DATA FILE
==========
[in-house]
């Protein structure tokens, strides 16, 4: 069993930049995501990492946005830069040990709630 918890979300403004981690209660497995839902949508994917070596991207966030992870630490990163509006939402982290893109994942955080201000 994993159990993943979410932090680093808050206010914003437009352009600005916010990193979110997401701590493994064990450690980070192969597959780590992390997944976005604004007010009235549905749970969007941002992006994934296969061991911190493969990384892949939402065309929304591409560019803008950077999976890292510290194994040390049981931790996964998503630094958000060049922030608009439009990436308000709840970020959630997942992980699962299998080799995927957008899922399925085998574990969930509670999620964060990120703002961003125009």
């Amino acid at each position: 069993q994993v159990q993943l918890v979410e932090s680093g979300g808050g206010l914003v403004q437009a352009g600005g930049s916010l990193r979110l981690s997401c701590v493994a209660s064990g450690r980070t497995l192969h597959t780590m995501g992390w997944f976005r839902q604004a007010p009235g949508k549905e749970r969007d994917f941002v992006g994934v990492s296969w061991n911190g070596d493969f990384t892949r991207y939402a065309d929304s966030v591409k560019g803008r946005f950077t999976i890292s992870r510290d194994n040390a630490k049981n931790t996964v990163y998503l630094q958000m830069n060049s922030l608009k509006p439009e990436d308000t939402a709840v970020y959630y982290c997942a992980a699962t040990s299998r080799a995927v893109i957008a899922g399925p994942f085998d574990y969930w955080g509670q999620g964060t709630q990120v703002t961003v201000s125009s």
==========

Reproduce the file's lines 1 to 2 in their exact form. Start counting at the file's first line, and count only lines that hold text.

[in-house]
């Protein structure tokens, strides 16, 4: 069993930049995501990492946005830069040990709630 918890979300403004981690209660497995839902949508994917070596991207966030992870630490990163509006939402982290893109994942955080201000 994993159990993943979410932090680093808050206010914003437009352009600005916010990193979110997401701590493994064990450690980070192969597959780590992390997944976005604004007010009235549905749970969007941002992006994934296969061991911190493969990384892949939402065309929304591409560019803008950077999976890292510290194994040390049981931790996964998503630094958000060049922030608009439009990436308000709840970020959630997942992980699962299998080799995927957008899922399925085998574990969930509670999620964060990120703002961003125009």